Venlafaxine XR is part of a class of drugs called serotonin-norepinephrine reuptake inhibitors, or SNRIs for short. SNRIs, such as venlafaxine XR, act on specific chemicals within the brain known as serotonin and norepinephrine. Serotonin and norepinephrine are two of several chemicals used to send messages from one nerve cell to another.
As a message travels down a nerve, it causes the end of the cell to release serotonin or norepinephrine. The serotonin or norepinephrine enters the gap between the first nerve cell and the one next to it. When enough serotonin or norepinephrine reaches the second nerve cell, it activates receptors on the cell and the message continues on its way. The first cell then quickly absorbs any serotonin or norepinephrine that remains in the gap between cells. This is called "reuptake."
Normally, this process works without any problems. But when the levels of serotonin or norepinephrine become unbalanced, it can cause a variety of conditions, including depression. Venlafaxine XR helps to block the reuptake of serotonin and norepinephrine so more remains in the space between the brain's nerve cells. This gives the serotonin and norepinephrine a better chance of activating the receptors on the next nerve cell.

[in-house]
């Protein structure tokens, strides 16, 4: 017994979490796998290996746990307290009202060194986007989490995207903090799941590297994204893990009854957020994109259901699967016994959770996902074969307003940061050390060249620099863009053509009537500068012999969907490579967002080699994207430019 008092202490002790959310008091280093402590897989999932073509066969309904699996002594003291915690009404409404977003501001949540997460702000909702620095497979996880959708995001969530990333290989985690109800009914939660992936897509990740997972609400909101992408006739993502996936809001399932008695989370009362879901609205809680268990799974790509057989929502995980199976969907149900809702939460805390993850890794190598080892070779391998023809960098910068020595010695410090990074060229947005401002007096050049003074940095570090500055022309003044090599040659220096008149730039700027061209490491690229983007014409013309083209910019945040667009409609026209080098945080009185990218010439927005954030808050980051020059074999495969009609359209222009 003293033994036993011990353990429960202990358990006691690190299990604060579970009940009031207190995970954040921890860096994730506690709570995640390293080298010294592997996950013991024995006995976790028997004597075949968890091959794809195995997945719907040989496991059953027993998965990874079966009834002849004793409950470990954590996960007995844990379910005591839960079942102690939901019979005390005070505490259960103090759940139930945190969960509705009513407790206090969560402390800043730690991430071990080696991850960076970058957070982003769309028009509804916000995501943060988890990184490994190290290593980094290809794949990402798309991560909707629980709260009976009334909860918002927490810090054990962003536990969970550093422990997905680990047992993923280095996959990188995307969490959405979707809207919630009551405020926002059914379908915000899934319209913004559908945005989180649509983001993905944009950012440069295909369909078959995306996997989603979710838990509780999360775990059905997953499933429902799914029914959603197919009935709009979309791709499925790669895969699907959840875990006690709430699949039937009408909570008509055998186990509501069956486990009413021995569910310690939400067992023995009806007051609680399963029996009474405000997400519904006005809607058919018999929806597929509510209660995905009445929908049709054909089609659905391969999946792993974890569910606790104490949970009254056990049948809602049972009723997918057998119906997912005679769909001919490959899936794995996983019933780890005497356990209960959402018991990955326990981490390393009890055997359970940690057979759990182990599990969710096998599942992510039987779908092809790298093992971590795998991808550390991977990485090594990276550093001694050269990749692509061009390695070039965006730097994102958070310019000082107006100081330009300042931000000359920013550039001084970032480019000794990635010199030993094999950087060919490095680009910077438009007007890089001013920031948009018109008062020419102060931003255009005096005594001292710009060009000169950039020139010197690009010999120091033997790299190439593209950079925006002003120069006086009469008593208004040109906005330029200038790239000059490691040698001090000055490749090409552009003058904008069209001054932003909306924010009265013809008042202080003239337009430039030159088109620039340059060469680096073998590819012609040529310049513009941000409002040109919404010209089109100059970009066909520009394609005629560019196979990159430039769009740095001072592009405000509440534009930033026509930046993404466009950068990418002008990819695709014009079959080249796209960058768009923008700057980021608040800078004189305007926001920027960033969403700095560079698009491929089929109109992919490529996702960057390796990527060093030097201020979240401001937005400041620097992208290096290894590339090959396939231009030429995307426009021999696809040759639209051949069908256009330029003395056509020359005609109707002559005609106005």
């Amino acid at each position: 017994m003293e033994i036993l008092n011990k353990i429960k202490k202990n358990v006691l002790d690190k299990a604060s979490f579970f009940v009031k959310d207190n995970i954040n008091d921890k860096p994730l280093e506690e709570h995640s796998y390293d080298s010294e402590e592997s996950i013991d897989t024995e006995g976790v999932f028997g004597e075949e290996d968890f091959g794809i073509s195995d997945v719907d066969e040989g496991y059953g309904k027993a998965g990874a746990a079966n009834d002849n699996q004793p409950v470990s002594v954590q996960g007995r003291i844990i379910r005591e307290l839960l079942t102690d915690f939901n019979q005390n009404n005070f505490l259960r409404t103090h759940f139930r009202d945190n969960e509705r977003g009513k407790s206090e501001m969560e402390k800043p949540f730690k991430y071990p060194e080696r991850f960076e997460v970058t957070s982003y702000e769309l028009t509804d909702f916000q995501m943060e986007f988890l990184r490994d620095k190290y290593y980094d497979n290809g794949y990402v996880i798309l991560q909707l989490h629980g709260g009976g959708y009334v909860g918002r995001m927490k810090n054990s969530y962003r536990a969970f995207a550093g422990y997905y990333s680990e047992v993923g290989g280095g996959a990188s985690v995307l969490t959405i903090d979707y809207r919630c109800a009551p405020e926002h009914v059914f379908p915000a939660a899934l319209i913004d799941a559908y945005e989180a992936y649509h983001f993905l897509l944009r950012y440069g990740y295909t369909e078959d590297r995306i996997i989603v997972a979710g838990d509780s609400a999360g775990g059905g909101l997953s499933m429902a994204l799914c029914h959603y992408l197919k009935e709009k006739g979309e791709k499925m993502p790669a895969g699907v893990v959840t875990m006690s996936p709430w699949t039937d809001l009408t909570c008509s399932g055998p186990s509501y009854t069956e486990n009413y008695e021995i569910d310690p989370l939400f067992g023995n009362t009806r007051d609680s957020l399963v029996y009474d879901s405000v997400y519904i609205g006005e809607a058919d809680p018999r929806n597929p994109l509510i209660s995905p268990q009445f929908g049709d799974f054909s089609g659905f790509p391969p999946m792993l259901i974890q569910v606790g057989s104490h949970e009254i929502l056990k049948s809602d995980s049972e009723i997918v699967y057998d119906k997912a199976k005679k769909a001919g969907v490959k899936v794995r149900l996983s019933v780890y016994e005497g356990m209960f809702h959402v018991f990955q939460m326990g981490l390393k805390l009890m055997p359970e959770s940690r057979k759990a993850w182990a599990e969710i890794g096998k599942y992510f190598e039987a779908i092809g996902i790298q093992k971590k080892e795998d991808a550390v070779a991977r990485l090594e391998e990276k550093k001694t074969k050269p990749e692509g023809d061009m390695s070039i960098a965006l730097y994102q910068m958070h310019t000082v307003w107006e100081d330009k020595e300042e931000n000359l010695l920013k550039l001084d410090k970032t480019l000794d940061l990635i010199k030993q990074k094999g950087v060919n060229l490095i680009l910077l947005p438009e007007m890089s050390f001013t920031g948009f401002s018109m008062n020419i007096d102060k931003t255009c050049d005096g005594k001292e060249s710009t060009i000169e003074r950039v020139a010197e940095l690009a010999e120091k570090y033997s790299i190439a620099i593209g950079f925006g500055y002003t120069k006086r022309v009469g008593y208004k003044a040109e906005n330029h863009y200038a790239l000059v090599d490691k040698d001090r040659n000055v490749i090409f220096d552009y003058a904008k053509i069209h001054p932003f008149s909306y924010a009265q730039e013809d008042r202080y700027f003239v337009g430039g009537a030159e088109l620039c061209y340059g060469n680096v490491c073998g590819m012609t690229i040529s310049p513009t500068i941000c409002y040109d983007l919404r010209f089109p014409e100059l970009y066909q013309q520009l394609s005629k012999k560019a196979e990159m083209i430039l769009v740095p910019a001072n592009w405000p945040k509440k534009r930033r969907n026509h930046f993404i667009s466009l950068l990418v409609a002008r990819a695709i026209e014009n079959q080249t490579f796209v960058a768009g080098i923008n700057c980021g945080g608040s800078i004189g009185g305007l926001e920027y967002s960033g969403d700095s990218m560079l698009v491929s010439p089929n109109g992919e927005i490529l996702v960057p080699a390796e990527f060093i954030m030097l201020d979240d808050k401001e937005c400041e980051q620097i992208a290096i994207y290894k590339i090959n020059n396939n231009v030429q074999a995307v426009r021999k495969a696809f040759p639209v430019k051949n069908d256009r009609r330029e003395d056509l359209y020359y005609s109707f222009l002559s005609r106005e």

Venlafaxine XR: Effects
There have been several studies looking at the effects of venlafaxine XR for a variety of conditions.
Venlafaxine XR for Depression
Studies have shown venlafaxine XR to be effective at treating depression in adults. In these studies, people taking venlafaxine XR had more improvement in their depression symptoms than people who did not take venlafaxine XR. Also, long-term studies showed that venlafaxine XR is also effective at preventing depression relapse.
Written by/reviewed by: Kristi Monson, PharmD;Arthur Schoenstadt, MD
Last reviewed by: KristiMonson, PharmD;
List of references (click here):
Effexor XR [package insert]. New York, NY: Pfizer Inc;2012 December.
Venlafaxine (Venlafaxine Hydrochloride) Tablet, Extended Release for Oral Use [package insert]. Wilmington, NC: Osmotica Pharmaceutical Corp.;2008 May.
Food and Drug Administration, Center for Drug Evaluation and Research. Electronic orange book: approved drug products with therapeutic equivalence evaluations. FDA Web site. Available at: http://www.fda.gov/cder/ob/. Accessed August 20, 2010.
Briggs GG, Freeman RK, Yaffe SJ. Drugs in Pregnancy and Lactation. 7th ed. Philadelphia (PA): Lippincott Williams & Wilkins;2005.
National Library of Medicine (US). Drugs and Lactation Database (LactMED). NLM Web site. Available at: http://toxnet.nlm.nih.gov/cgi-bin/sis/htmlgen?LACT. Accessed February 19, 2007.
eMedTV serves only as an informational resource. This site does not dispense medical advice or advice of any kind.
Site users seeking medical advice about their specific situation should consult with their own physician. Click